Awards, recognition of members and discussion of various reports were the highlights of the Barry-Lawrence Advocates Standing Together (BLAST) February meeting held at the Happy House restaurant in Monett.
BLAST members were recognized for their continued efforts to aid and assist citizens in the bi-county area with various resources. Anita Franson, with United Migrant Opportunity Services (UMOS), handed out the tokens of appreciation.
Lawrence County Children's Advocate Pauline Gage reported receipt of $6,367 for the Magnum grant, supporting the Lawrence County Sheriff's Department's canine officer. Gage noted the grant is expected to be an ongoing effort.
These particular funds came from American Dehydrated Foods, in Verona, and will be utilized to maintain a special cage with temperature control and tinted windows for the canine.
Service animals of Magnum's caliber tend to run from $5,000 and up, depending on their level of training. Magnum is a certified search animal, trained to detect narcotics, cocaine, marijuana, methamphetamine, heroin, hash and other illicit substances. He is also trained to detect alcohol and tobacco, track fleeing suspects and people who are lost.
Gloria Brown, with UMOS Headstart, was present, noting a $3,000 dental grant available for uninsured Lawrence County youth.
Kathleen King, with the Barry County Health Department, noted a dental grant designed for homeless women in the amount of $4,160 was also available. King also noted that Barry County has family planning offices in both Monett and Cassville.
In addition, the Missouri Coalition Against Domestic and Sexual Violence provided information regarding the third round of the AARP Foundation Women's Scholarship Program, which opened on Feb 3.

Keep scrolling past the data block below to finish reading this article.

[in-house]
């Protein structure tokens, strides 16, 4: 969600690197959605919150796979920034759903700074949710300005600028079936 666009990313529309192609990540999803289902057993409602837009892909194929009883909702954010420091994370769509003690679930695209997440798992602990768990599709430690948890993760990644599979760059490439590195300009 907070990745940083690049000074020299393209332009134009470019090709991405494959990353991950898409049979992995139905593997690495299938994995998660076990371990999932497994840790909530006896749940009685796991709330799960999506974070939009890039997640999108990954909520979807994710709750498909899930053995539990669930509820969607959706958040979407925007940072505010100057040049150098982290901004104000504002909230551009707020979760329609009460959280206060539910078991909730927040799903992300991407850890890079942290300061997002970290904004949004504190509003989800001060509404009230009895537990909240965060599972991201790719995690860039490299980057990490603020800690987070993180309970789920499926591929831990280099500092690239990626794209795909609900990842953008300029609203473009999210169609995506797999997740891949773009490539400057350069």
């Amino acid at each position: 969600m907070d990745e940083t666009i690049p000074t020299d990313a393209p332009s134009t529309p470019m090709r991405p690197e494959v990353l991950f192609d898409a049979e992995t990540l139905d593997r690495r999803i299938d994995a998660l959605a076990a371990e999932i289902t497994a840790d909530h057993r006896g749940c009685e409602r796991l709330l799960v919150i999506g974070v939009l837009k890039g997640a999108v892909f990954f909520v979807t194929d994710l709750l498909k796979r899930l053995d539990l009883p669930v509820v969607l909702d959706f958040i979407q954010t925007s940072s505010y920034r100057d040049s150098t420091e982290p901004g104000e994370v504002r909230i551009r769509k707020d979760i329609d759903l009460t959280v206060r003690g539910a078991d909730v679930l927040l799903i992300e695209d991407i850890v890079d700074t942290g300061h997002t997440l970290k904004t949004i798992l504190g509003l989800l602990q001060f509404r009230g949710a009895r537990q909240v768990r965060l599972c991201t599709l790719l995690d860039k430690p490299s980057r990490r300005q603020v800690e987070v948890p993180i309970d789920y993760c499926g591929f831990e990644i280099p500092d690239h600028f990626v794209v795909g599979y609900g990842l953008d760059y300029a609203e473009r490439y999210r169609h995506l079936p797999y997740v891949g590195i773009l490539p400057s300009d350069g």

The scholarship is open to low-income women age 40 and up. Priority is given to women in the following categories:
• Women raising the children of another family member;
• Women who are underemployed, and,
• Women returning to work after an extended period of time.
The scholarships are to be used for tuition and books and are payable to the educational institution.
Family Resource Specialist Tammy Gleason, with the OACAC Lawrence County Neighborhood Center, was also present for the meeting.
According to Gleason, OACAC is planning the development of a network consisting of key community members, such as local faith-based organizations, health departments, law enforcement and many more.
The purpose of the network will be to assess available information in regards to target population, determine curriculum and develop opportunities for relationship planning. Several county OACAC Neighborhood Centers will be working on this strategy under a two-year grant provided by the state.
In January, BLAST held its last general meeting with a presentation. Timmarie Hamilton, with Community Partnership of the Ozarks, discussed the 40 building blocks and had many handouts available as resources.
The 40 building blocks are assets that children need to develop to reduce the risk of risky behaviors, to succeed in school and to maintain good health. The 40 assets are divided into four groups, consisting of support, empowerment, boundaries and expectations, and constructive use of time.
BLAST will be having board meetings on a quarterly basis with the next scheduled meeting on tap for April 30 at the UMOS office in Mt. Vernon.